Posted by Shaarad | Permanent link

Sat 14 Sep 2019 01:49:38 PM UTC

Welcome to NanoBlogger 3.4.2!

Welcome to NanoBlogger, a small weblog engine for the UNIX command line.

Quick Reference

  • create new weblog (directory) ... nb -b <blog_dir> add weblog
  • create new article ... nb add article
  • create new entry (w/o tag) ... nb add entry
  • create new tag ... nb add tag
  • tag new entry ... nb --tag [tag_id] add entry
  • list entries ... nb list <query>
  • list tags ... nb list tags
  • list entries by tag ... nb list tag [tag_id]
  • edit entry ... nb edit entry [entry_id]
  • tag entry ... nb --tag [tag_id] tag-entry [entry_id]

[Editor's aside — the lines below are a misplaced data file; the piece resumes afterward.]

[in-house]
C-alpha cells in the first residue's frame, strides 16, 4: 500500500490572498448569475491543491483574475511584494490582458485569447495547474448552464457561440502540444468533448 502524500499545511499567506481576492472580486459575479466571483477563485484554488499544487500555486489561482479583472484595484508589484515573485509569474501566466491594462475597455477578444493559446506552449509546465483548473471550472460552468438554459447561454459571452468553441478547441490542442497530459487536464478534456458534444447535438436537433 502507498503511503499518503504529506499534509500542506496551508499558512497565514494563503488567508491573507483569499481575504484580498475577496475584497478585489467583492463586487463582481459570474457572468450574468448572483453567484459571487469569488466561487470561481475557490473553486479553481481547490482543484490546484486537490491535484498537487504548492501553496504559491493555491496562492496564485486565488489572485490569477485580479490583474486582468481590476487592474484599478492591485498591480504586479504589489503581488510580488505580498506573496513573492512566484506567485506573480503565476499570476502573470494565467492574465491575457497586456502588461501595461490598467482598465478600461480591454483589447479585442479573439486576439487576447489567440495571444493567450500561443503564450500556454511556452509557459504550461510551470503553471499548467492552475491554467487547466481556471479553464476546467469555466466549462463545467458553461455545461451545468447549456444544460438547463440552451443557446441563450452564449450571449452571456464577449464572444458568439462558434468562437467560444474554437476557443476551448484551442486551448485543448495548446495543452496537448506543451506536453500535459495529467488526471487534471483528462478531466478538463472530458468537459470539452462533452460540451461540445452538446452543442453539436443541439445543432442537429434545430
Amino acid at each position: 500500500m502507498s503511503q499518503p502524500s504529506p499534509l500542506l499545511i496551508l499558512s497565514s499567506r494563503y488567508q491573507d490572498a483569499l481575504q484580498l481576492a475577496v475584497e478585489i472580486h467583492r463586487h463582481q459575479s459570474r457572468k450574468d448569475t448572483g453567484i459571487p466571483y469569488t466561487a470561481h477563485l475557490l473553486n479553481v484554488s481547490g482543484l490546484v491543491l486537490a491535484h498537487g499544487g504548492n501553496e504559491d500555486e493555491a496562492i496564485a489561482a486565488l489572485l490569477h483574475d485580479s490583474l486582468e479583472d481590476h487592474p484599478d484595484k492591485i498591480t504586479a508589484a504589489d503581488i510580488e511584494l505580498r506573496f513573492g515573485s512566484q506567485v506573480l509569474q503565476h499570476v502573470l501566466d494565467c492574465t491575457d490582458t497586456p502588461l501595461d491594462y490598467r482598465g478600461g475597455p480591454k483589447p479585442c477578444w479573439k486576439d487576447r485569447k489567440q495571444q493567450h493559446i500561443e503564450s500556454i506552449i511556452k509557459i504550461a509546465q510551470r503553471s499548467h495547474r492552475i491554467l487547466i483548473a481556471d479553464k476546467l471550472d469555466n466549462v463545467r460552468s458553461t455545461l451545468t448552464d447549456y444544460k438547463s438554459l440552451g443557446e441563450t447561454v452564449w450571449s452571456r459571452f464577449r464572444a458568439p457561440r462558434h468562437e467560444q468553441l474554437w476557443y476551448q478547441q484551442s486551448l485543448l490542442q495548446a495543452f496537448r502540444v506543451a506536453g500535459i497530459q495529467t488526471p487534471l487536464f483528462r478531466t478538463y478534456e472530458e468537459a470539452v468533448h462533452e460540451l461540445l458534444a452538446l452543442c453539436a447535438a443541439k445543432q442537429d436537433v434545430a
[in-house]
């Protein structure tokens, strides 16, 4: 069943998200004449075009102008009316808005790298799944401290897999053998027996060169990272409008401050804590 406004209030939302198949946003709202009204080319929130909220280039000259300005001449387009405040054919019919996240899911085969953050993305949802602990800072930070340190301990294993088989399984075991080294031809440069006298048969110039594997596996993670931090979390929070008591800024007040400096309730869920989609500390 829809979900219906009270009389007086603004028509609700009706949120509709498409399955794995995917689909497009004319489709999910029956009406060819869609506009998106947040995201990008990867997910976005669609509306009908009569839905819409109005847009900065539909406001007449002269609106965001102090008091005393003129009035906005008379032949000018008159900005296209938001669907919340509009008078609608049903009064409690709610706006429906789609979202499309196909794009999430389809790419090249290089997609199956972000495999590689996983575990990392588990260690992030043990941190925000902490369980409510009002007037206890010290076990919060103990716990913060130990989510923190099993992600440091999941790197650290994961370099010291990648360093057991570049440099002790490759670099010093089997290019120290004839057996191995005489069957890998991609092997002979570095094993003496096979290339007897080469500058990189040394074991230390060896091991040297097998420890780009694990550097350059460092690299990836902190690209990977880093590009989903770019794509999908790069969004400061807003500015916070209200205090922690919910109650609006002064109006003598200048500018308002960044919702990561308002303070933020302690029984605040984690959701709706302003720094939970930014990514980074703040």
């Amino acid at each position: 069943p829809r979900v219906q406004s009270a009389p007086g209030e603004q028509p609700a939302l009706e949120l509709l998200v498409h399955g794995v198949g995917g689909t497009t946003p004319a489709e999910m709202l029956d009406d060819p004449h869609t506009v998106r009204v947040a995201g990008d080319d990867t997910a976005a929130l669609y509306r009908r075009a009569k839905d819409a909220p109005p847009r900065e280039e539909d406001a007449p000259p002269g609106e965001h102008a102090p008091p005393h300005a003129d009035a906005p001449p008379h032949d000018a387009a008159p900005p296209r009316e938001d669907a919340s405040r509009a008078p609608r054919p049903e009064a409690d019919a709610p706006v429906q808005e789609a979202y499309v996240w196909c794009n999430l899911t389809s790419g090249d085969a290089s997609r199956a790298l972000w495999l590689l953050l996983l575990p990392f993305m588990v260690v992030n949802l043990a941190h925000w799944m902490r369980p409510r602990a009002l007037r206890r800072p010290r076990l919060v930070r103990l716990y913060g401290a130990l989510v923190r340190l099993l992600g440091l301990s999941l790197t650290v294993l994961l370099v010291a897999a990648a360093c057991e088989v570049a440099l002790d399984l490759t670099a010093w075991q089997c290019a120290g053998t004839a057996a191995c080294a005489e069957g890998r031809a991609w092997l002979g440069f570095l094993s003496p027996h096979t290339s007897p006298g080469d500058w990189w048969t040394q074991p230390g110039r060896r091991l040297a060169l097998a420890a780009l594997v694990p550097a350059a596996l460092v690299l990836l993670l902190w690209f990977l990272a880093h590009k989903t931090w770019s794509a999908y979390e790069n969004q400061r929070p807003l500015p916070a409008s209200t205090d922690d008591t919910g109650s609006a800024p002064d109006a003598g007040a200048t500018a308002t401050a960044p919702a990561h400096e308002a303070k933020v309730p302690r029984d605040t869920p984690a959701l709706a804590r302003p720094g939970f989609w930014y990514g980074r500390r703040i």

• untag entry ... nb --tag [tag_id] delete entry [entry_id]
  • delete tag ... nb delete tag [tag_id]
  • delete entry ... nb delete entry [entry_id]
  • draft entry or article ... nb draft [draft_file]
  • import draft as entry ... nb import entry [draft_file]
  • import draft as article ... nb import article [draft_file]
  • update weblog ... nb update <all|DATE|main|max|articles|feeds>

<query> may equal all,tag,DATE or max (defaults to all)

Thank you for choosing NanoBlogger. Please direct comments and suggestions to the mailing list or submit a bug report to the project page over at sourceforge.net.


Posted by n1xt3r | Permanent link | File under: nanoblogger-help